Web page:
7.48: Made it to the platform, except it is just as bad as the one at Oxford Circus. I stagger down the far end (a good tip is always to go to the ends unless you know where your exit is!) in the hope that an end carriage will be emptier.

7.51: End carriages are packed. Cannot get on the first train. Listen to an argument between commuters about someone pushing ahead. It sounds vicious.

7.55: Finally get on tube. My view is a small triangle of window (showing rushing blackness) between people, arms reaching up like branches to hold on where they can. I can smell after work drinks, cigarette smoke, sweat… I focus on that fact that it is only six stops to go. Or seven… damn.

8.20: The Piccadilly line is delayed. The news is met with apathy; nothing surprises anyone down here in the pit.

8.35: Get to Finsbury Park, and remember that I have to now lug everything up a spiral staircase to the overhead trains. I have no time to get ready for this as I am caught in a sea of people, all determined to get up those stairs. So up I go, yet people are also coming down… Now there are quite a lot of people coming down, so that should make you wonder what is going on with the trains up above, however I don’t have time to stop and think, a man has just barged past me carrying a rucksack, hitting everyone in the face with it, including me. I think of ways to trip him, and by the sounds of the mutters in the crowd, am not the only one. Another man barges into me, but says sorry, so I forgive him. I forgive him even more when he asks if I need help with my suitcase and carries it up the other 2 flight of stairs. Yay! A nice person! Just the one!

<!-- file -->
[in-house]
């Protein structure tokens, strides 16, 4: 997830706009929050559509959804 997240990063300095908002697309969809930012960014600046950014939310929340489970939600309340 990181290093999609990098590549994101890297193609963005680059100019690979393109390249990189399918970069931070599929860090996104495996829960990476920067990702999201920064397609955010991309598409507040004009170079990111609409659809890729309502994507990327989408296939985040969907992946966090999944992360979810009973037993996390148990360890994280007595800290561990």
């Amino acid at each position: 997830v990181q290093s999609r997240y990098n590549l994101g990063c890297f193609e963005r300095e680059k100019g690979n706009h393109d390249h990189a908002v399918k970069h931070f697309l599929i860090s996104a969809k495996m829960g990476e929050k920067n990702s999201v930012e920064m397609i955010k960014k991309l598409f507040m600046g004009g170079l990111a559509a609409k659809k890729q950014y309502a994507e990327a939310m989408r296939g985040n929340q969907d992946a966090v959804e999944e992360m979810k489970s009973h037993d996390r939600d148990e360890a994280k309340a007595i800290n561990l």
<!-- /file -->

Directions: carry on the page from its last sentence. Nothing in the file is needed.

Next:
8.45: Am finally up the stairs, and up the other stairs to the overhead train platform. It is totally and utterly packed. This is a bad sign, as it means one of the train lines isn’t running. I rest up in a small corner by a drain hating everything – trains, suitcases, handbags, that stupid trail-y scarf, these amazingly stupid boots, the train guard as it’s surely his fault…

8.50: The announcer has said there are no trains, none to where I need to go anyway. I go to call J and realise my mobile is dead. Damn… but then I see those old fashioned pay phone thingys and lug everything over to one. After the slight gasp of horror that it now costs 40 pence (40 pence!) I fish out two 20’s and call J. Nothing happens and I realise that the phone is out of order. Oh typical… I drag everything to another phone and have the novel experience of queuing for a pay phone. What year do I live in again?

8.55: Slot in my two 20p’s, and listen to the phone ring, and ring. Damn, where is he? I go to put down the receiver but then that stupid 1571 answer phone thingy kicks in, and I lose 40p. This somehow, after everything, makes me even crosser. I slam down the phone and the shifting queue behind me (has everyone’s mobile died?) look alarmed. ‘Does it not work?’ asks one man with panic in his voice. I reassure them that it is only me that has a problem. They all look relieved. The sods.

9.00: Decide to drag everything down to the Piccadilly line again, and try and get to Southgate, as from there I can get a cab.

9.20: Tube terminates at Arnos Grove, the stop before Southgate. Mr Livingstone, I just want you to know that at this moment, 9.20pm on Wednesday 9th January 2008, I was thinking of you, and not in a nice way.

9.30: Back on tube, get off at Southgate and stagger to the free phone to call a cab. This is great, it goes straight through to a really reliable cab company, and within minutes I was sailing home.

10pm: Arrive home to J, who gets plus points for having a surprise dinner ready, but minus points for not hearing the phone over the wonders of the Setanta Sports channel.

So today I have been back writing, thinking please, please spare me the commute! The novel is surely the only way out but I am still on chapter 13 (what with various things going on, nothing has advanced very far since we last spoke!) and that means I have 5 chapters left to go in 14 days. Can it be done? Stay tuned to find out! *Quickly reaches for the Paul McKenna book*

No comments: